One of the things I’ve always admired about certain restaurateurs is their ability to abandon a concept that isn’t working, and replace it with one that will. Richard Melman of Lettuce Entertain You springs to mind. He’s done it in Chicago many times, and he’s done it here as well, replacing Café Ba Ba Reeba, a decent Spanish restaurant that had no currency on the Strip, with the less accomplished, more successful El Segundo Sol.
Now, one of the icons of Japanese cooking in this country, Masa Takayama, has done it here, replacing his Shaboo concept, a shabu-shabu restaurant inside his Bar Masa, with a teppan-yaki joint. Where Shaboo was prohibitively expensive, Tetsu, his new concept, is affordable, providing you stay away from his $60 o-toro with caviar appetizer, or Blue lobster, which will set you back something like $110.
You all know what teppan-yaki is. It’s a Japanese import, but it isn’t traditional Japanese cooking either, but rather an art form that evolved in the early twentieth century in Tokyo when newly prosperous Japan started eating more protein and farming better cattle.
Don’t look for any of that flamboyant slicing and dicing here, although the chefs have been instructed to use two knives when chopping, scooping and serving. Sit at the black granite counter, at a grill meant for four, six, eight, or one larger seating area toward the back of the room. Soaring stainless hoods will draw off the steam from the flat top metal grill where most of your food is cooked. This is a strikingly designed place as is the main dining room, with its airplane hangar vastness.
You can eat sushi here that is quite reasonably priced. I had three pieces of fluke for $15, a bargain at this place. But I wouldn’t start that way. Do like the Japanese do and start with sashimi, then save sushi for after your teppan course.
I was invited by the restaurant, and couldn’t resist ordering Masa’ signature dish, o-toro with caviar ($60.) As across the room, this is probably the most delicious dish here, but I realize two people can eat themselves silly at Goyemon for the same price. I also tried a dish called sizzling jalapeno octopus for $13, and found it amazing. The flesh is soft with the scent of the peppers tickling your nostrils gently, sweet, profoundly delicious stuff.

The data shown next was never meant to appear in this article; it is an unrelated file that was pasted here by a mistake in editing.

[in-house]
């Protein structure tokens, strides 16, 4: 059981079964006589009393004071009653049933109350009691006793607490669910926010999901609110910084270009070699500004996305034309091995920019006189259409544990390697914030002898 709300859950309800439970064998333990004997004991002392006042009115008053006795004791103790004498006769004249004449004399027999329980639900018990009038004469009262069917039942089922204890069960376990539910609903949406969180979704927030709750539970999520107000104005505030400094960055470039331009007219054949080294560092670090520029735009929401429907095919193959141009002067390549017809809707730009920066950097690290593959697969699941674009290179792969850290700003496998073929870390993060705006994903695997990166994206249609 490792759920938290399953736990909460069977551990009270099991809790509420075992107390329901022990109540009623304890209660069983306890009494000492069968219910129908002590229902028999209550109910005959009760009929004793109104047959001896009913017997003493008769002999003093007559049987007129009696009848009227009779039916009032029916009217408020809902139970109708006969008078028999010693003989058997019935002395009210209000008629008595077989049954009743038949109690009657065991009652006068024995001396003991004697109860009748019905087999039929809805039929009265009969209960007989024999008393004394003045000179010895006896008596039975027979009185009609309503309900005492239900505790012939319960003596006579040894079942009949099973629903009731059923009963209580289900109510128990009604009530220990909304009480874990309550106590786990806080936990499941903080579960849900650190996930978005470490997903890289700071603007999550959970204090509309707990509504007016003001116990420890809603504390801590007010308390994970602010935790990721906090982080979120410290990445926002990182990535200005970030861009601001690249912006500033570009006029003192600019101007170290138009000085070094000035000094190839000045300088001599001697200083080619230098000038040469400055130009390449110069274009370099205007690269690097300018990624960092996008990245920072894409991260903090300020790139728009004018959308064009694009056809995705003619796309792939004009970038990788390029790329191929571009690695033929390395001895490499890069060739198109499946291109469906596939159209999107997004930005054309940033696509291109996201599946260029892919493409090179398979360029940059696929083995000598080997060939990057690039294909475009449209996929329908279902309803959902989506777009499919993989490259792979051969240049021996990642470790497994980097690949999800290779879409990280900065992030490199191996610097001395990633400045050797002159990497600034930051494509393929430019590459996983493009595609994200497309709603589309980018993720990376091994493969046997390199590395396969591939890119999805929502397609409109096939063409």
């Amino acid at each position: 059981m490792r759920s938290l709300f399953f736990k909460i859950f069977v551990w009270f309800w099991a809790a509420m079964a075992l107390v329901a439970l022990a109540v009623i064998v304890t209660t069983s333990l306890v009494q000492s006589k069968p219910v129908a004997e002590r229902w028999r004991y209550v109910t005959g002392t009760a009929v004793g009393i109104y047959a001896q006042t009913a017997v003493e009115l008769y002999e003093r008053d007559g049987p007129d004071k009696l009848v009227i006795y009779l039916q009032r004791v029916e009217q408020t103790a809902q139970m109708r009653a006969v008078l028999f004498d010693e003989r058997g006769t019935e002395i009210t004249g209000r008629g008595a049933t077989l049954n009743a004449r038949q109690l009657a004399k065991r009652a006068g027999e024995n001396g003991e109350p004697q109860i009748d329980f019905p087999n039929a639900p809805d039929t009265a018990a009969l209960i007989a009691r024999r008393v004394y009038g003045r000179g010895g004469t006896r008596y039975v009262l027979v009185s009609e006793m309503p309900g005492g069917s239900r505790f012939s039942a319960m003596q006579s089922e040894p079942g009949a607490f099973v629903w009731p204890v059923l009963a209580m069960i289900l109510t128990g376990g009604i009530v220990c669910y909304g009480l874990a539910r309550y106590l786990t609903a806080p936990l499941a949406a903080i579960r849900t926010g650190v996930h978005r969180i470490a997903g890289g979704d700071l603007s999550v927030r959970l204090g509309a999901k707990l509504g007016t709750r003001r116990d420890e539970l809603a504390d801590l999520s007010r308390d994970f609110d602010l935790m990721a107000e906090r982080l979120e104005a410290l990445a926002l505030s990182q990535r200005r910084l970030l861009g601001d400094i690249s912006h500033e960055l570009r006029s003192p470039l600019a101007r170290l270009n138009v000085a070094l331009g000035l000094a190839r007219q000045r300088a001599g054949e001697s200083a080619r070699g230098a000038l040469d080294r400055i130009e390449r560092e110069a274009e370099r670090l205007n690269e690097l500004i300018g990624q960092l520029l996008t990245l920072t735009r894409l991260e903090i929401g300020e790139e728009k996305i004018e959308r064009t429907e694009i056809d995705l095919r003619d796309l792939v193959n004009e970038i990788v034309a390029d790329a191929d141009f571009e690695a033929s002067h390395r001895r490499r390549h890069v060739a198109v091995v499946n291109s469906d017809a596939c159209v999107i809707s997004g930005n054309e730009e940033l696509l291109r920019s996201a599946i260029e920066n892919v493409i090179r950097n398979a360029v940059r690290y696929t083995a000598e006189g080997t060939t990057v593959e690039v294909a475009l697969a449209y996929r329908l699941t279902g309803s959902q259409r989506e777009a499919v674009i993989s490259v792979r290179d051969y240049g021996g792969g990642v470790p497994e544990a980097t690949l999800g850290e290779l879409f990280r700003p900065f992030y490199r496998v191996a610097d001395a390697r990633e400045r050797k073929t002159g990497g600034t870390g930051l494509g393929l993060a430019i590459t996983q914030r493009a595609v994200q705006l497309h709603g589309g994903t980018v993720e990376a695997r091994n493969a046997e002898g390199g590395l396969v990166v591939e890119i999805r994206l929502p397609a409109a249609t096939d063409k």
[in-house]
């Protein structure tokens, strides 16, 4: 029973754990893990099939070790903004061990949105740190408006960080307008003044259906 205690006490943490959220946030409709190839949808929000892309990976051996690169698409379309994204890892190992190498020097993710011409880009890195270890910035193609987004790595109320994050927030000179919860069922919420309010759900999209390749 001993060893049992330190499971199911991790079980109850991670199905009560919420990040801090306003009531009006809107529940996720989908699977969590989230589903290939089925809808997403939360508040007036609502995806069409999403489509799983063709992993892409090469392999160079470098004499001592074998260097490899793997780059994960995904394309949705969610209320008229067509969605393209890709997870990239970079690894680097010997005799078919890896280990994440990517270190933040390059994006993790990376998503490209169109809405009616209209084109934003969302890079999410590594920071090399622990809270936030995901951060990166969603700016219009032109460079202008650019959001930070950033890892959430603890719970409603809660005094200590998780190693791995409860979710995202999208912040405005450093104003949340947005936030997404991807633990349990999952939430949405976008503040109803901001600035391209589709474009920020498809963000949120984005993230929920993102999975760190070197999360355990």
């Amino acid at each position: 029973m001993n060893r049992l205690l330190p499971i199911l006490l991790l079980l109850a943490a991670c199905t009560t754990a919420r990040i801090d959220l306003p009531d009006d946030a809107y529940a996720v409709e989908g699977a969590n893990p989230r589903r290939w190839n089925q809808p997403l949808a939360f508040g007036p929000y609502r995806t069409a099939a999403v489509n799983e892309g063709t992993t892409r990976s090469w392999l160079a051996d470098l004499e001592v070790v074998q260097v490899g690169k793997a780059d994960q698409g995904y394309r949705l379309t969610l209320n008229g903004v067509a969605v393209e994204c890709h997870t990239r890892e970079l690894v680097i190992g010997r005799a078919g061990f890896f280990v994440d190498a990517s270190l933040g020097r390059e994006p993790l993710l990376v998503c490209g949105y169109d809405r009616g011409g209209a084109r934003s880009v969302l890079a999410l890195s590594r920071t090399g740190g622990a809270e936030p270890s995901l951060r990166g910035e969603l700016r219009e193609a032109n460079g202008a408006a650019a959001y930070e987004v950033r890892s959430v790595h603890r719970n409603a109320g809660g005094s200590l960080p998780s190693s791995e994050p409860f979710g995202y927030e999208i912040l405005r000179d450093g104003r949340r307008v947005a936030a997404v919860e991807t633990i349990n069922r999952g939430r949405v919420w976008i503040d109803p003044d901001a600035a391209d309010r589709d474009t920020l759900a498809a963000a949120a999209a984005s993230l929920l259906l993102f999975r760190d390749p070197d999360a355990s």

As to the teppan show, it was understated. The server talked me into the Blue lobster, and it was a good suggestion, the meat removed from the shell and amplified with chard and garlic. The beef was Australian Wagyu, six ounces for $66, which we had with four sides, shallots, a pusillanimous but very tasty portion, corn on the cob, eggplant, served in that maddeningly diced Japanese way, and Wagyu fried rice, made with tiny cubes of too rich beef.
The chef did the lobster as a first course, and then laid the other stuff on us all at once. Dessert was a refreshing grapefruit granita, which may have been the best course other than the o-toro. The food here is excellent, and it is possible to eat here more modestly. Two young tourists shared our teppan table, and got out cheap, ordering Jidori chicken, sweet corn, asparagus and vegetable fried rice, items which add up to only $39. I think, though, that they may have left hungry.
I thoroughly enjoyed my meat at Tetsu, and the restaurant is bound to do much better than its predecessor. But is it five times as good as Benihana of Tokyo, considering the price? Well, it’s like they say. If you have to ask, you can’t afford it.
Inside Aria Las Vegas. 598-7000.
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